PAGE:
Switching Channels ('PG', Odeon Leicester Square)
London Film Festival (National Film Theatre)
Switching Channels could probably be described as a comedy-thriller-romance; hyphens, I feel, are always a bad sign. Directed by Ted Kotcheff, it is a fourth film version of Ben Hecht and Charles McArthur's play The Front Page; this is a fact of little interest, but it is the kind of fact that, by obscure convention, film columns contain. What comes next is a short plot summary — in this case it can be very short — and after that a brief mention — in this case very brief indeed — of the film's merits. It is a good thing we have this convention, otherwise there often wouldn't be a column, as such, but just a few paragraphs of incoherent vilification and abuse.
Kathleen Turner plays Chrissie, a Chica- go news reporter and TV anchorwoman. On vacation, she meets a rich businessman (Christopher Reeve) who wants to marry her and take her off to New York to the soft option of domesticity and chat-show hosting. Her ex-husband, Sully, played by Burt Reynolds, is the network's news editor; he is still in love with her, and wants to break up her new relationship and salvage her career. He achieves this by pitching her into a news story in which she knows she can make her name. It's ambi- tion v. love. Old love v. new love. Hand- some but unimaginative multi-millionaire v. rascally charmer.
Since Broadcast News, newsroom frenzy is passé. The dialogue has more speed than wit, a fact which Reynolds — the game old
For Dutch courage.'
trouper — tries to disguise by making faces and doing silly voices. Christopher Reeve gets the worst of the contrived situations. Kathleen Turner's performance is nicely orchestrated, but she has an impossible, implausible character to play, and from the beginning most of the jokes are on her. The fact of her brilliance in her chosen career is central to the plot, but the comedy depends on her incompetence, clumsiness and daffiness. We understand that she is very high-powered, but you know what women are like: however much of a hurry they're in, the dear sweet things, they teeter along on those high heels of theirs, with a pretty hand clamped on their hat. Now, even as a portrait of a bimbo this will not pass muster; anyone who has seen a woman acting like this in the last 25 years has a rare skill in spotting fossil behaviour forms, and should not be wasting his time at the movies but should be off up the Amazon finding lost tribes.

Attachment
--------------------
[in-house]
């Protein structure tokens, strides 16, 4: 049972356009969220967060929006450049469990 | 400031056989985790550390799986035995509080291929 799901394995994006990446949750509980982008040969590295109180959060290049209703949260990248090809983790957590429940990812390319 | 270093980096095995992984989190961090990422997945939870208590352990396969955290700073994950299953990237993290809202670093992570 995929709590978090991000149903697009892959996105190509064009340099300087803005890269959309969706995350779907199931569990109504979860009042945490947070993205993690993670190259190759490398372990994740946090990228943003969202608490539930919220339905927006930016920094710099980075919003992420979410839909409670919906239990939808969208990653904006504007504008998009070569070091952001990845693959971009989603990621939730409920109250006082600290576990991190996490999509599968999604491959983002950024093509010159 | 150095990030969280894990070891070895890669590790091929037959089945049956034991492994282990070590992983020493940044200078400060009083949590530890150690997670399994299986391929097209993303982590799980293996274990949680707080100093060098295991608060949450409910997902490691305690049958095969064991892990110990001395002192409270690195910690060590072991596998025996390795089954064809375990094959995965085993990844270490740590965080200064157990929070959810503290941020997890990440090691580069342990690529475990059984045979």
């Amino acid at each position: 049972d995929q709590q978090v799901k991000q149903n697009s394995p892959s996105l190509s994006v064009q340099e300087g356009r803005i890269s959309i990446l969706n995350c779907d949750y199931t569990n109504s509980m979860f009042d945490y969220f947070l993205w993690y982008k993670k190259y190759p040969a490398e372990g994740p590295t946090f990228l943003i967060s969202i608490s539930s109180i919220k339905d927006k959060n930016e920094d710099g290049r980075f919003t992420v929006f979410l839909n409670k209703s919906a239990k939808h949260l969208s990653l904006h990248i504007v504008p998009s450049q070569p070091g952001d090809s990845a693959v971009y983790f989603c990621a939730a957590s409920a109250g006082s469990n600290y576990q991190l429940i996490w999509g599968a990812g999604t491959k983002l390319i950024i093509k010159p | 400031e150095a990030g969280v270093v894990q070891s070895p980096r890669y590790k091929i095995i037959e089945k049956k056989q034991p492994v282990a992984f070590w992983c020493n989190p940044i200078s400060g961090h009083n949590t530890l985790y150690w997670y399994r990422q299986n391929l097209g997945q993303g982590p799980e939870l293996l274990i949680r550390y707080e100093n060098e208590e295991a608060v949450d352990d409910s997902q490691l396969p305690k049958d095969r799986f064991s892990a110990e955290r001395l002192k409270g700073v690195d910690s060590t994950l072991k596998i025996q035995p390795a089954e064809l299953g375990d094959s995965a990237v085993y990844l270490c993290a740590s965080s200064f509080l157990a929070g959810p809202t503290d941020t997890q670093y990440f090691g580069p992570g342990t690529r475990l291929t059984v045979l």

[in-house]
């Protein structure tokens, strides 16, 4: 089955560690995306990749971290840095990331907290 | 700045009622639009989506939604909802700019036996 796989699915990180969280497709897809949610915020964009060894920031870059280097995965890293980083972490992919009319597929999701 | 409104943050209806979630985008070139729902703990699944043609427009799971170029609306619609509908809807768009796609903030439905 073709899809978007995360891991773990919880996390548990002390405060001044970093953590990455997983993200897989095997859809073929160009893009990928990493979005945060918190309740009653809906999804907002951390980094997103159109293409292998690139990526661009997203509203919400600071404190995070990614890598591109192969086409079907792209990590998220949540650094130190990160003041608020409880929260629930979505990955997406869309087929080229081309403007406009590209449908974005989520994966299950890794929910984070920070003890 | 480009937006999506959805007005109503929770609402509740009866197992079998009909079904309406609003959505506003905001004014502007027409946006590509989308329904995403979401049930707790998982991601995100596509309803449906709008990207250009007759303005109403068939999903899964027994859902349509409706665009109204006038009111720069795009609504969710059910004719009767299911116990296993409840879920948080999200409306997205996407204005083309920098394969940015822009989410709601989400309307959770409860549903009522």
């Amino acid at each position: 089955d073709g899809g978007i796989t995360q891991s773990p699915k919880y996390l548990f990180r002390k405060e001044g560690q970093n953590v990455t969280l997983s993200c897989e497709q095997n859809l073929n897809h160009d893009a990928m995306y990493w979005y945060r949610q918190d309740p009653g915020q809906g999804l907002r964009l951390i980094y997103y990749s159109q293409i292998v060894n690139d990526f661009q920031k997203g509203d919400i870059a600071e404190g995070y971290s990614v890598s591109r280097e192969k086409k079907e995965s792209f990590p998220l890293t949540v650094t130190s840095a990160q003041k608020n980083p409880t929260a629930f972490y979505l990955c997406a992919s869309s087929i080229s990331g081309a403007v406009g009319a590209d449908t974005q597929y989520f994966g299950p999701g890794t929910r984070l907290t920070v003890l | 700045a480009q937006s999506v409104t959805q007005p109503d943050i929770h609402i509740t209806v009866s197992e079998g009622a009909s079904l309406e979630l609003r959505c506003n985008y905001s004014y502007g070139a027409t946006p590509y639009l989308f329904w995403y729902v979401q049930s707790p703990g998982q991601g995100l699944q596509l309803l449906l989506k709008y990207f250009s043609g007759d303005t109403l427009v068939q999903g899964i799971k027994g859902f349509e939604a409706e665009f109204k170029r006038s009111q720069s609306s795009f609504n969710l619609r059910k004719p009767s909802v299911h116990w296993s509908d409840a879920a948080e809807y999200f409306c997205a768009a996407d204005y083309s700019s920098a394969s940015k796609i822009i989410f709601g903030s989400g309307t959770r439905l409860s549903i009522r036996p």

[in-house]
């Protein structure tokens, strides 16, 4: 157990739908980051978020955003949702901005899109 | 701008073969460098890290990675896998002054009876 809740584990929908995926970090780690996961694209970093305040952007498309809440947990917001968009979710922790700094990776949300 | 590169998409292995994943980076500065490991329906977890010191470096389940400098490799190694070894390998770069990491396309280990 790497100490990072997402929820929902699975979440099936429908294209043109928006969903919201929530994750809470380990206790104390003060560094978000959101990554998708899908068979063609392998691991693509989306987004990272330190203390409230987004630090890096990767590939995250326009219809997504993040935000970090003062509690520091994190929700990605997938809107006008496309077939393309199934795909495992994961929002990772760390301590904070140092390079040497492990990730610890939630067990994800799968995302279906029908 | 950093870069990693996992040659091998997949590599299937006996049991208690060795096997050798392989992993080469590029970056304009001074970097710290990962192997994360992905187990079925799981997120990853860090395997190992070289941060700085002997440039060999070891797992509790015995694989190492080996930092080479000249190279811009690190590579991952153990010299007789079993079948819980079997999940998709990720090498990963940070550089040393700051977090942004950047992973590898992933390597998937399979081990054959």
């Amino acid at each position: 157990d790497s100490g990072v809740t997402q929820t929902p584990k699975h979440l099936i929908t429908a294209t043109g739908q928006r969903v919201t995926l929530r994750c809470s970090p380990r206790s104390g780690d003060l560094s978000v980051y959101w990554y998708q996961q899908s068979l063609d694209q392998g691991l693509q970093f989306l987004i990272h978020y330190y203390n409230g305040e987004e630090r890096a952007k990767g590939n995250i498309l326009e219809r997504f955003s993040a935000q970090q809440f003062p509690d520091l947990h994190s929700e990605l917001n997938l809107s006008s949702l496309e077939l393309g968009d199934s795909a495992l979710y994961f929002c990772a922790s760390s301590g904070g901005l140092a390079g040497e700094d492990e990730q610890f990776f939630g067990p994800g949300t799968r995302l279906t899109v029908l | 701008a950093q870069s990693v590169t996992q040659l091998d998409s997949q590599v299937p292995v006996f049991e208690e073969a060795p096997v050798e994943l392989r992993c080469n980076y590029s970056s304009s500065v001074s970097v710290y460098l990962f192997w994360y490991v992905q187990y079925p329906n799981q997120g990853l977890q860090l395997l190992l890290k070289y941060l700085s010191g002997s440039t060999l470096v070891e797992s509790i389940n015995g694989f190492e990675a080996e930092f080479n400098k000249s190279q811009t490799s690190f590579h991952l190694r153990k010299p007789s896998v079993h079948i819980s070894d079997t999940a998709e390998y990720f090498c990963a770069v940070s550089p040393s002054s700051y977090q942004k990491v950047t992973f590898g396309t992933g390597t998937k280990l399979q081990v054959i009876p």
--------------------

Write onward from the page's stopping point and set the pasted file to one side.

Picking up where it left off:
It's a pity. The performances are energe- tic all round, and there are a couple of good jokes. I imagine it is one of those films which will sink rapidly from view and resurface a few years hence on TV; then, provided it's a lean night and there's no competition from sumo wrestling or the Open University, we will all be greatly diverted by it.
Never mind; the London Film Festival, which runs until 25 November, gives a foretaste of some of the good things to come next year. Salaam Bombay is one of the Festival highlights; it was a huge success at Cannes, where it won the prize for best first film. It's the story of a ten-year-old, abandoned by a travelling circus, who learns to survive as a tea-boy on the streets of Bombay; and of the lost children, prostitutes and drug peddlers who make up his world. This has a gloomy sound, but in fact it is a warm and lively film, made by Mira Nair with only a handful of professional actors; the most eye-catching performances come from the street children themselves. There is one Festival screening left, at NFT 1 at 2.30 p.m. on 17 November. Vincent Ward's fantasy, The Navigator — subtitled A Mediaeval Odyssey — will be shown at 11.00 a.m. at NFT 1 on Saturday, 19 November. An Australian- New Zealand co-production, it's uneven but certainly original; the story concerns a group of Cumbrian miners of the 14th century who, finding that their village is in the path of the Black Death, decide to tunnel through the earth to somewhere better. They end up in New Zealand, in the 20th century; the future, of course, has more destructive power than they imagine. In a different class, and probably in a class of its own, is High Hopes, Mike Leigh's first feature film for 17 years. If you have admired his television work — Annabel's Party and the rest — you will know that his idiosyncratic method of working produces performances that are astonishingly effective and realistic, and that his comedy, the product of discipline and skill, appears to generate itself without a hint of contrivance. There are two Festival showings at NFT 1 on 21 Novem- ber, at 4.00 p.m. and 8.45 p.m. It opens at the Lumiere in January, and I for one will be there to see it again, to try to work out how the miracle is performed.